Not that things get any easier, and Halep’s considerably fanbase may also be concerned that she carries such heavy strapping to her thigh before she takes on No5 seed Elina Svitolina in the fourth round. The Ukrainian beat Daria Kasatkina, 6-4, 6-2, her third straight two-set win.
But perhaps the headline match brought together two tall, big-hitting women who already owned two Majors apiece, as well as the No1 ranking. No10 seed Garbine Muguruza played No19 seed Victoria Azarenka for the fourth time, and they split their previous contests 2-2.
This was their first meeting in New York, and while Azarenka had three times been a runner-up at the tournament, including last year, Muguruza had enjoyed the better form this season, winning Dubai among three finals. She also got the better of two dangerous early players, Donna Vekic and Andrea Petkovic.
The Spaniard conceded the first break against Azarenka, but broke back, and went on to win 11 straight points, sealing the set with her fifth ace, 6-4.
The Spaniard, though, went off the boil in the second, as her first serve took a dive to just 32 percent, including four double faults. Azarenka took full advantage and a 4-0 lead, and although Muguruza got a break back, the Belarusian served it out, helped by a couple of outstanding drop shots, to take the set, 6-3.
The Spaniard got back on track in the third, as both women began to find their best play at the same time with some heavyweight hitting from on the baseline. Muguruza saved early break points to keep things on level peggings, but the key moment came in the sixth game, with multiple deuces against the Azarenka serve.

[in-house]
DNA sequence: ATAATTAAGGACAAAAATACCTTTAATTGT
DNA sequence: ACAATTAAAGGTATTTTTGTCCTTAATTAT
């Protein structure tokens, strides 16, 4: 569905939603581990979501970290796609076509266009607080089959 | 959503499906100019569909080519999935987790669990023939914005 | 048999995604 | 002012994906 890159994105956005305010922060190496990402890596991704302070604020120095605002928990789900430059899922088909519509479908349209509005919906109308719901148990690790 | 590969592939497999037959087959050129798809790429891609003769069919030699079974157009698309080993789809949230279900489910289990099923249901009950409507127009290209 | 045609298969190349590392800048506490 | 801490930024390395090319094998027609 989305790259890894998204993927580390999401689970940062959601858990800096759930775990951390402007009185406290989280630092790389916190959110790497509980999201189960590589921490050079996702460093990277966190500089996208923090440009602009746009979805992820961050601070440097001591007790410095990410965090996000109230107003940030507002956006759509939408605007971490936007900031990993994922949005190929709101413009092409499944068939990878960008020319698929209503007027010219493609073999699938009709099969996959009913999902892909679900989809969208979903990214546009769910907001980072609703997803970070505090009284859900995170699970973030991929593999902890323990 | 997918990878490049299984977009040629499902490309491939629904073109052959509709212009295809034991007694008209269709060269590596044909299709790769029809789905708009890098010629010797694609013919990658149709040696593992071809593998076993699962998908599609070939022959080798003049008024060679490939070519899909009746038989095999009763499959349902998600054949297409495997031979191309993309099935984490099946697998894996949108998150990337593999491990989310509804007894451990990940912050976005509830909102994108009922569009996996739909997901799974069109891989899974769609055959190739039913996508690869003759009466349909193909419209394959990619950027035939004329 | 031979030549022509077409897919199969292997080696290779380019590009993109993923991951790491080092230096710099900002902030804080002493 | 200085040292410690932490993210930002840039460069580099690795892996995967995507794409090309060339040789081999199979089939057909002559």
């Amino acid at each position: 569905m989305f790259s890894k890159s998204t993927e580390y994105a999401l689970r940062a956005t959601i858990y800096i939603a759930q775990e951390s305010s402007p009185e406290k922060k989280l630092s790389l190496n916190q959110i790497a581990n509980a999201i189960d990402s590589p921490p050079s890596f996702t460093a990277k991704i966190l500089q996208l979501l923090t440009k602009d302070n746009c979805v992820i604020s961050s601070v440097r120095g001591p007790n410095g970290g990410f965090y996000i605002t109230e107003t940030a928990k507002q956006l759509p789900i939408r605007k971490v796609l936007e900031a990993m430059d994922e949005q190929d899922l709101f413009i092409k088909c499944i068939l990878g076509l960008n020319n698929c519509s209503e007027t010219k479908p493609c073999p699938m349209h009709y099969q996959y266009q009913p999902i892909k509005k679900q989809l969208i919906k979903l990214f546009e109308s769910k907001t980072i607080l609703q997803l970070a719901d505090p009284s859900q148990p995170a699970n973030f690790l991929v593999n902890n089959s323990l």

It took more than eight minutes, but finally the Belarusian hit wide, smashed her racket to the court in frustration, and faced a 2-4 deficit. That took the brakes off Muguruza’s serve as the match headed into the third hour, and she hammered down four big serves to hold for 5-2. In contrast, Azarenka’s serve let her down, and what had been a high-quality match ended on a double fault, 6-2.
The win took Muguruza to the fourth round in New York for only the second time, but if she is to reach her first quarter-final at Flushing Meadows, she will have to better one of the star players of the year, French Open champion, No8 seed Barbora Krejcikova, who has cruised to the fourth round.
The Czech beat the Spaniard just weeks ago at the same stage of the Cincinnati 1000, in three sets, though Muguruza won their only previous meeting on her way to the Dubai title in March.
Krejcikova is playing in the main singles draw in New York for the first time, having lost in qualifying five times. Indeed this is just her seventh Major main draw, but the multiple Major doubles champion won her first three singles titles this year, Roland Garros among them, and has been near unstoppable since. Only eventual champions Ash Barty and Belinda Bencic have halted her since the Rome 1000 in May.
Later, No16 seed Angelique Kerber would take a 17-from-19 win streak into her match against former US champion Sloane Stephens, dating back to the title at Bad Homburg. Kerber has since been beaten only by Barty in the Wimbledon final and then the Cincinnati semis.
The winner would take on the winner between teenager Fernandez and Osaka.